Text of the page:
On 15 March 2006, the controversial Data Retention Directive (hereafter “the Directive”) was finally adopted by the European Parliament and the Council of the European Union.
The Directive aims to harmonise the national provisions of the Member States concerning the obligations of providers of publicly available electronic communications services and networks with respect to the retention of certain datawhich are generated or processed by them, in order to ensure that the data is available for the purpose of the investigation, detection and prosecution of “serious crime” (as defined by each Member State in its national law).
The Directive has been subject to extensive debate and controversy because of its significant implications for the communications industry (ISP’s, telecoms operators, etc.) and the related privacy and cost issues.
In the aftermath of the terrorist attacks in Madrid, an initial proposal for new legislation was introduced in April 2004 by four Member States (the UK, Ireland, France, Sweden). The idea was to adopt a Framework Decision under the EU’sthird pillar (i.e. cooperation in the fields of justice and home affairs). The draft Framework Decision was however rejected by the European Parliament (during the consultation procedure).
The current Directive stems from a proposal introduced by the European Commission in September 2005 as a reaction to the draft Framework Decision. The Commission’s proposal was based on Article 95 of the EU Treaty (approximation of law in the internal market). The proposal was approved in a co-decision with the European Parliament, but the discussion on the appropriate legal basis for the Directive is not yet over: Ireland and Slovakia voted against the proposal and announced that they would challenge the Directive before the European Court of Justice.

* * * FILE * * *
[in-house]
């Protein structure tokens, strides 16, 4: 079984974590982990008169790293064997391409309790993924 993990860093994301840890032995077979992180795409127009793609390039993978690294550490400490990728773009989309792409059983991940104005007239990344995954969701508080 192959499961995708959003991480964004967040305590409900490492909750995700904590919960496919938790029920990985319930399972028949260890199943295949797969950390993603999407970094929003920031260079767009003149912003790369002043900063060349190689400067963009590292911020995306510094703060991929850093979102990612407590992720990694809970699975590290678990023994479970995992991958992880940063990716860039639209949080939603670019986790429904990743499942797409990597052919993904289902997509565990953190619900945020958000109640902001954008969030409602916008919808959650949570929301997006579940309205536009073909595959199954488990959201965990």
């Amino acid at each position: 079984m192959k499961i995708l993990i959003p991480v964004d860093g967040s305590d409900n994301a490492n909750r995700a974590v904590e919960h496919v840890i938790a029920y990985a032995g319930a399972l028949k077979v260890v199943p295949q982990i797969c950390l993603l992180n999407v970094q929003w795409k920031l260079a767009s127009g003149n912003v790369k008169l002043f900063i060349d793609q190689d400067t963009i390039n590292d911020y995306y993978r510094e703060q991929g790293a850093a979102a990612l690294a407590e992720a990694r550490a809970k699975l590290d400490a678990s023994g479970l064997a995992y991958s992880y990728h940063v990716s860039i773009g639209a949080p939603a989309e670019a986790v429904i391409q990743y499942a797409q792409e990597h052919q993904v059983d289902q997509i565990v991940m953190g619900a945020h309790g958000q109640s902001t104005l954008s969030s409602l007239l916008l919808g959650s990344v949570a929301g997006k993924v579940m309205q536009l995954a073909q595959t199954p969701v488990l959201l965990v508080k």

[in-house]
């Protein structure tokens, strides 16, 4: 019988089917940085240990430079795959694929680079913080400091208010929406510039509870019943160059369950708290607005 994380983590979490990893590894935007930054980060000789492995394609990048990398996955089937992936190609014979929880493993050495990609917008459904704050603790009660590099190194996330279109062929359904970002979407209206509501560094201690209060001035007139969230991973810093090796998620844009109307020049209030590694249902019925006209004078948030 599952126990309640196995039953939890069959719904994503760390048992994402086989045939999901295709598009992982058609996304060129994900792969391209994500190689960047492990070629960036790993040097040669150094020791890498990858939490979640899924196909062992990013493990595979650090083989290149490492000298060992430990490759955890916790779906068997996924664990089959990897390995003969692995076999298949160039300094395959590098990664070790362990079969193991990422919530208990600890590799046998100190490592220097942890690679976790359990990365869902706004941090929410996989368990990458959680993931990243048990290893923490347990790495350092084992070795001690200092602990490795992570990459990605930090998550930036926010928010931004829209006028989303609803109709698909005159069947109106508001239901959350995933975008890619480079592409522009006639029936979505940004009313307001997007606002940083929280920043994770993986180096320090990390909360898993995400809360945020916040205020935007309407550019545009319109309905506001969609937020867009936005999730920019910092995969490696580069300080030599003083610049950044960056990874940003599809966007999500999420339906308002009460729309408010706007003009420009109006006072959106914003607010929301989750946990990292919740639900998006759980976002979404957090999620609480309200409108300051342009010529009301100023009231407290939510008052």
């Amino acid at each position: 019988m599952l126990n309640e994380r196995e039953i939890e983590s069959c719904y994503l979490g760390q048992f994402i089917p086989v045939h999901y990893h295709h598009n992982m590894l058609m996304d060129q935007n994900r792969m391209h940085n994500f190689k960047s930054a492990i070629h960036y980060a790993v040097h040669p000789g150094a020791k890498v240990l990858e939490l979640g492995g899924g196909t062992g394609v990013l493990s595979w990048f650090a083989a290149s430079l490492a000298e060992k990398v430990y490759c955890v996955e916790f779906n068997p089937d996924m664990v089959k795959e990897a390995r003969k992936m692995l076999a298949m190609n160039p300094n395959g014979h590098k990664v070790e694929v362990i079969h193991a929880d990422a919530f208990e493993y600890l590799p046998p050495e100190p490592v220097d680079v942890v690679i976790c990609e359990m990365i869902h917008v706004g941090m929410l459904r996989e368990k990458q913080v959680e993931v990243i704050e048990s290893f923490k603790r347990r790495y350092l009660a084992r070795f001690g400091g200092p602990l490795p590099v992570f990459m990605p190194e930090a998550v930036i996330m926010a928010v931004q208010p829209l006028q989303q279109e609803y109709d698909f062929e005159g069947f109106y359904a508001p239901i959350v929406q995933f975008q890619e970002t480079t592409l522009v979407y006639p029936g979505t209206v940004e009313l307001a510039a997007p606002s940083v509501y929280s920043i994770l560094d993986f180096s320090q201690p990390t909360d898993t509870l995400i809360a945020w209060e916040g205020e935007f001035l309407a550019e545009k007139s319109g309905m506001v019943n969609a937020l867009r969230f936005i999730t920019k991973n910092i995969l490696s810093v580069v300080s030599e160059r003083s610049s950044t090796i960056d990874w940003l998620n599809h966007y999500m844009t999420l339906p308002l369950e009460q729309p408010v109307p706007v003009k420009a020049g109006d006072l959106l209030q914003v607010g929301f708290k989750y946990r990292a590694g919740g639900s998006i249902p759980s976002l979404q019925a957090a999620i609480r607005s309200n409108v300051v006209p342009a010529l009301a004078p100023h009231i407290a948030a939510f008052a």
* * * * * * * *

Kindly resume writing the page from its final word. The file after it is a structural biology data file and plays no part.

Existing legal framework for data retention
Until now, the EU legal framework in relation to data retention consisted of the Data Protection Directive 95/46/EC and the e-Privacy Directive 2002/58/EC (which translates the general principles of the Data Protection Directive into specific rules for the electronic communications sector).
Articles 5, 8 and 9 of the e-Privacy Directive lay down the rules that apply to the processing by network and service providers of traffic and location data generated by using their electronic communications services. The e-Privacy Directive provides that such data must be erased or made anonymous when no longer needed for the purpose of the transmission of the communication, except for the data necessary for billing or interconnection payments, or for marketing purposes and the provision of value-added services (subject however to the consent of the data subject).
The legislation of most Member States is in line with these principles. Several Member States however also adopted legislation providing for the retention of data for law enforcement purposes (i.e. the prevention, investigation, detection and prosecution of criminal offences).
The differences, however, between the various national provisions governing data retention for law enforcement purposes are considered to present an obstacle to the internal market for electronic communications since service providers may be faced with different requirements (e.g. different retention periods) in different countries. The Directive therefore aims at harmonising these provisions to the maximum extent possible.
Nevertheless, the main reason for adopting the Directive seems to be the need for the Member States’ law enforcement agencies to dispose of a legal instrument that ensures the availability of data in their combat against terrorism and other serious crime.
Scope and implications of the Directive
The Directive applies to traffic and location data on both natural persons and legal entities and to related data necessary to identify subscribers or users. It does not apply to the content of electronic communications: no data revealing the content of a communication may be retained.